Saturday, March 17, 2012

Time and the Soldier

I love science fiction because it pushes the envelope in many ways. As a genre, it tends to focus on big ideas, sometimes at the expense of characterization, but the best writers find ways to turn “what ifs” into great stories.

TIME AND THE SOLDIER, a 2011 book by veteran SF author, David Dvorkin, brings new twists to a classic time travel scenario. His tale starts in 1945 with a secret, Manhattan Project-style operation that discovers the rudiments of time travel just before the end of World War II. Dvorkin takes soldiers good at surviving and killing, mixes them with equally focused and determined women, and sends them “downstream” into the future on a complicated, 150 year journey that tests all their skills and determination. That journey also tests their humanity and severely stretches the bonds of love between them. At times, the reader may not know quite who to root for. In the end, we have to root for our own flawed humanity and what we might create in some unknowable future.

Learn more about Dvorkin at His science fiction titles have included three Star Trek novels. He’s also an author of mysteries, horror, and some non-fiction titles. If you happen to haunt SF Cons, he turns up regularly at MileHiCon in late October in Denver.

Art, History, and Linda Osmundson

One nice thing about author signing events is the opportunity to meet fans, friends, and fellow writers.  At my Firehouse Books talk on March 10 Linda Osmundson provided several of those connections. Linda is the author of HOW THE WEST WAS DRAWN: COWBOY CHARLIE’S ART, an interactive children’s picture book. As an artist myself, I appreciated how she deftly used Charles Russells’ art to capture the interest and attention of youngsters and focus their attention on the synergy between great art and exciting history. The book was a hit with my grandkids.

Linda also took an interest in my fossil hunting adventures and how I used art to capture a much older “Wild West.” She did some homework and looked up details of some of the places along the Front Range where the general public can visit dinosaur trackways and find the evidence for Colorado’s ancient seashores. See her write up for The Lyons Recorder at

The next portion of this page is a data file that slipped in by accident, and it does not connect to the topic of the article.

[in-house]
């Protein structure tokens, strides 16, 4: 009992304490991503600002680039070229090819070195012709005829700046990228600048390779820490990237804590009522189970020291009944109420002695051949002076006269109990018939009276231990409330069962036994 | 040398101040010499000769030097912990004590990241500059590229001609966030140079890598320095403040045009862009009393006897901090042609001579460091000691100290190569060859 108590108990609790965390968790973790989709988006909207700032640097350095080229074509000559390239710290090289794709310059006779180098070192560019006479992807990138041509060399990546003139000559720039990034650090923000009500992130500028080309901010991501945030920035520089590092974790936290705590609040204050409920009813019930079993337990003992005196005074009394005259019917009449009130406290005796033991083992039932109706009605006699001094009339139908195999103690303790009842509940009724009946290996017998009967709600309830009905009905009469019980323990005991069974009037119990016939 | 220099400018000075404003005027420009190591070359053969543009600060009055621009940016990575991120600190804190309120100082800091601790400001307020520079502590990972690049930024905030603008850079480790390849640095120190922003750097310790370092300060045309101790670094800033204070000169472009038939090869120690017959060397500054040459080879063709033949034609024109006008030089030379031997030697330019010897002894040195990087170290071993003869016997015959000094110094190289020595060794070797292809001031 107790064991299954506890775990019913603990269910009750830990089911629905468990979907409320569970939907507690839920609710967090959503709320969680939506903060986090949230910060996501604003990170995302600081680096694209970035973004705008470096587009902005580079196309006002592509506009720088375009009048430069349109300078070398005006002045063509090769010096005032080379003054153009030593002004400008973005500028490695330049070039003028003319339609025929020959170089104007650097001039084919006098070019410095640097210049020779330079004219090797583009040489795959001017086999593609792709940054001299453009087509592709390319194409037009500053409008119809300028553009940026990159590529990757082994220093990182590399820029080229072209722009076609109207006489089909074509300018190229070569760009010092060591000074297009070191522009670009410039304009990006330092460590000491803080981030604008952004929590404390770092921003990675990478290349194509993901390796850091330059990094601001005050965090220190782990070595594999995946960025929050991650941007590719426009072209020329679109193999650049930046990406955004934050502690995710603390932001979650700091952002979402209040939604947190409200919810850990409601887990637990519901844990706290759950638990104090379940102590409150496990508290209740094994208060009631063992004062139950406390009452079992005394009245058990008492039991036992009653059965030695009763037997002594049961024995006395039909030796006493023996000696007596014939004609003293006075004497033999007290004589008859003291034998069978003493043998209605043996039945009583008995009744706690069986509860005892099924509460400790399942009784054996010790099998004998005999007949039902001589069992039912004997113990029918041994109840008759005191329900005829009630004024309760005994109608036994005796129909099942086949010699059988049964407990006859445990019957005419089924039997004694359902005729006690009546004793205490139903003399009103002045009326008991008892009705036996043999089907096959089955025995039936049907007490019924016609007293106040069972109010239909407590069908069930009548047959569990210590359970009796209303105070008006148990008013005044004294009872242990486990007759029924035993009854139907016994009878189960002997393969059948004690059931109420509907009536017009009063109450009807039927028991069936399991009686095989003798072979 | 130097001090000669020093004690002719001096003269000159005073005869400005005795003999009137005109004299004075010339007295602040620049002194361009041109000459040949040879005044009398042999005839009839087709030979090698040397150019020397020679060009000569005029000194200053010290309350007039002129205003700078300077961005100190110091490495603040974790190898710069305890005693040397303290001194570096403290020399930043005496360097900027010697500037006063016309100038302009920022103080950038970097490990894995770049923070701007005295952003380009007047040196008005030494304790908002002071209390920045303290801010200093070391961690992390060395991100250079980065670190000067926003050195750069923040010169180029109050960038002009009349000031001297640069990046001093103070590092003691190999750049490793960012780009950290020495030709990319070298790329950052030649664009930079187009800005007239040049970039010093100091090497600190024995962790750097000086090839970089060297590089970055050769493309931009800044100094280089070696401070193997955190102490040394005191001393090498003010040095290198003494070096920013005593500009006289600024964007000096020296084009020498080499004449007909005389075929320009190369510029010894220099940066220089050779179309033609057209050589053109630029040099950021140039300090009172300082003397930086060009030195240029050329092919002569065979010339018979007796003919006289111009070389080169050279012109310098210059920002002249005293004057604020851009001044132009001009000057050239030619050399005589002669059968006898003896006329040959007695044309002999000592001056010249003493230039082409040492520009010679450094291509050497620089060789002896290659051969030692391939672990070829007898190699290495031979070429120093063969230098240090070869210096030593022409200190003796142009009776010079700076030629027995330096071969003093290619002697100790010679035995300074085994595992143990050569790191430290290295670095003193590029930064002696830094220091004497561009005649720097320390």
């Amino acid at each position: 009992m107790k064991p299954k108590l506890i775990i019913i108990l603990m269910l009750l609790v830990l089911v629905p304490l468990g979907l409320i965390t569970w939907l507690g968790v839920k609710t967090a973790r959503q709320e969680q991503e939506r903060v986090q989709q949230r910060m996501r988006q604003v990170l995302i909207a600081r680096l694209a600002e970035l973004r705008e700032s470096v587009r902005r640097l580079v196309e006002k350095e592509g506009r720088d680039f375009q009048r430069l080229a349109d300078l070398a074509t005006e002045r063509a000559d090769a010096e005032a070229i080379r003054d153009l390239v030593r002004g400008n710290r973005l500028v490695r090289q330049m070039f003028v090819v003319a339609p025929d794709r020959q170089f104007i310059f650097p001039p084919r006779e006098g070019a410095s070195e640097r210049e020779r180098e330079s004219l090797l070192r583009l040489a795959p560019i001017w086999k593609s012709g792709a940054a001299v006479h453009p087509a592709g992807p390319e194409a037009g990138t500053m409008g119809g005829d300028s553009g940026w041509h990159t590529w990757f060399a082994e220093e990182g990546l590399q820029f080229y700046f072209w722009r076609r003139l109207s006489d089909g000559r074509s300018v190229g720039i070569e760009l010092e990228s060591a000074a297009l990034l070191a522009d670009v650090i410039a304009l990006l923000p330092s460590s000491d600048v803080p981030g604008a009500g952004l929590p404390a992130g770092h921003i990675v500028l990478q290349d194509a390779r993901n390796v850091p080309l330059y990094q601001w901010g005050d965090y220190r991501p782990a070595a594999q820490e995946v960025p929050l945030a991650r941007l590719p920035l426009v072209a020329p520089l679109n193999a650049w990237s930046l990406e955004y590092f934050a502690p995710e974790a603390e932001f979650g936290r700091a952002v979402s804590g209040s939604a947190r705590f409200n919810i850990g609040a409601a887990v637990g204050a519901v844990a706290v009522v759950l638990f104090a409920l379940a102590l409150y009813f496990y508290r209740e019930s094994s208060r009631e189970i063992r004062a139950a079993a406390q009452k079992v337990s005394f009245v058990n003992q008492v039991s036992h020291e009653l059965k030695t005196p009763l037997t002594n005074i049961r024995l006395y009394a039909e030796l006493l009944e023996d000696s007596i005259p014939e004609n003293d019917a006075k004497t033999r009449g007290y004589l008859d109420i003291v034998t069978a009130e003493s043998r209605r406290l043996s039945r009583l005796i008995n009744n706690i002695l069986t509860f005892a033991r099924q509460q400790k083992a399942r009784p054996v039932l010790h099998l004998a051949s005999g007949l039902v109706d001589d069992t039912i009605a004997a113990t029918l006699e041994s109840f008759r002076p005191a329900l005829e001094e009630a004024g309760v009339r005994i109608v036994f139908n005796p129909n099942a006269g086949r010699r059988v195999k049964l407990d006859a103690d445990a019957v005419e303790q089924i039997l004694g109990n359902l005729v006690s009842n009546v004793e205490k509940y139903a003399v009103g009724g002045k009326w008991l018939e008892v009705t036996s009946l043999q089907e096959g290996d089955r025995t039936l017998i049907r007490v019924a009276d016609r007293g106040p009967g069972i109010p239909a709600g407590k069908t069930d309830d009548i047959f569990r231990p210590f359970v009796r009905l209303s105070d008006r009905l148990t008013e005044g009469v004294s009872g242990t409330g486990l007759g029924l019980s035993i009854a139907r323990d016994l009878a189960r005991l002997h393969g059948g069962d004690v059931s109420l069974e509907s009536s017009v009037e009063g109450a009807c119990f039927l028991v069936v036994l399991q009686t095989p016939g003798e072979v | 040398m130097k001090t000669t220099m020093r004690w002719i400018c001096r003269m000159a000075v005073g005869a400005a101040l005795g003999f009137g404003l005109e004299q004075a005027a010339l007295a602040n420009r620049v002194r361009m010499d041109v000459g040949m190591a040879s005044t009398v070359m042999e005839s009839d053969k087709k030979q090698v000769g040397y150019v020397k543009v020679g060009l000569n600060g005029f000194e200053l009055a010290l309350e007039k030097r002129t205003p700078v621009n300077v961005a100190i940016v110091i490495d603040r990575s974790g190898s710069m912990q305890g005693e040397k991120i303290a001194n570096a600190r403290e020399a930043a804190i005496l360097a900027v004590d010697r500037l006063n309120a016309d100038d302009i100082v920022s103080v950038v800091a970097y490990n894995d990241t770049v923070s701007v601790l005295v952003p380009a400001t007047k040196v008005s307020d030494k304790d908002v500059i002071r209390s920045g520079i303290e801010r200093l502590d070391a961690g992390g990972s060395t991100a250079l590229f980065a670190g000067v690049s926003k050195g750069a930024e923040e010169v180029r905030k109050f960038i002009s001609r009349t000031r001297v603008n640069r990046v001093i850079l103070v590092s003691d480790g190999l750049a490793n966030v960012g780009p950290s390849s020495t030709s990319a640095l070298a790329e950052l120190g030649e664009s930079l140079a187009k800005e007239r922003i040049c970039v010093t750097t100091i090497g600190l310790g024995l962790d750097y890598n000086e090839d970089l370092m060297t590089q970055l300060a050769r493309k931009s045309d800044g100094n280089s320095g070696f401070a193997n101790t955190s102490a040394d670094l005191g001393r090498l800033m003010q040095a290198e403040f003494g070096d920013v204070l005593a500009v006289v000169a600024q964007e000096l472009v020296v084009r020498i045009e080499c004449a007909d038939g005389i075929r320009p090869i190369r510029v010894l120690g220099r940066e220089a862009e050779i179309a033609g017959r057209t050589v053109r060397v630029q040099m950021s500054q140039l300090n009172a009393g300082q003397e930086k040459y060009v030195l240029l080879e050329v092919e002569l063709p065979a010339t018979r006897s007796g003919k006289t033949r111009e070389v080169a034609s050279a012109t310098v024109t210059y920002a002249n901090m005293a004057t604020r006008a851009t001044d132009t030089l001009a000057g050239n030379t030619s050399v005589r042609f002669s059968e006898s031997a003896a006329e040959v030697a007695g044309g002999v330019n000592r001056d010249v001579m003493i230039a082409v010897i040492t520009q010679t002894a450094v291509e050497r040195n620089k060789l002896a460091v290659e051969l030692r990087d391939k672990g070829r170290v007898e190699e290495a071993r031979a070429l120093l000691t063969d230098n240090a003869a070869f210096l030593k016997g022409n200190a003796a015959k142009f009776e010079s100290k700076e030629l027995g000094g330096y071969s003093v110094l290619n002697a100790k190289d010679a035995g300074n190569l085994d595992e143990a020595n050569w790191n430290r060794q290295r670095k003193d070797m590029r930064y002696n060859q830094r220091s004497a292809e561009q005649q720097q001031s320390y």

Also, keep your eyes open for her next book, due out soon: HOW THE WEST WAS DRAWN: FREDERIC REMINGTON’S ART. Find her on the web at

Friday, March 9, 2012

Self-Publishing interview

For those interested in the trials and tribulations of self-publishers, Lisa Schultz and Andrea Costantine interview authors on Friday about their experiences. Today is my turn. To see a discussion about my experiences with A SINGULAR PROPHECY follow this link:


Monday, March 5, 2012

Confessions of a time traveler

March 10, 2012 at 1 pm I hope some of my readers and friends will visit Old Firehouse Books in Old Town Fort Collins. I will confess about my time traveling adventures over the years—especially as they relate to two recent books: The Dinosaurs’ Last Seashore and A Singular Prophecy.

The Dinosaurs’ Last Seashore, inspired by my fossil hunting excursions with W.I.P.S. and my love for the writings of Loren Eiseley, follows the journey of a time traveler in search of the “creatures that changed the Mesozoic world.” I enjoyed creating the Cretaceous seashore illustrations for this book, especially the cover art, which is a depiction of what Baculite Mesa (east of Pueblo) might have looked like 67 million years ago. Fellow W.I.P.S. member and Baculite Mesa researcher, Malcolm Bedell, now owns the original of the piece below—a gift from his wife Susan.

I will also read from, and describe the genesis of, A Singular Prophecy, a YA SF book I have mentioned before in this blog. A young paleontologist, Ryan Thompson, makes the fossil discovery of a lifetime. Just a bit of wish fulfillment there.

I dedicated this book to my mother, Hilda, because her tale of a Fortune Teller’s prophecy loomed large as a motivator for my career as a writer and illustrator. If you have time on Saturday, March 10, or at the Fort Collins Rockhound’s 51st Annual Gem and Mineral Show on March 25, please stop by and say hello. You have nothing to loose but your preconceptions of the space/time continuum.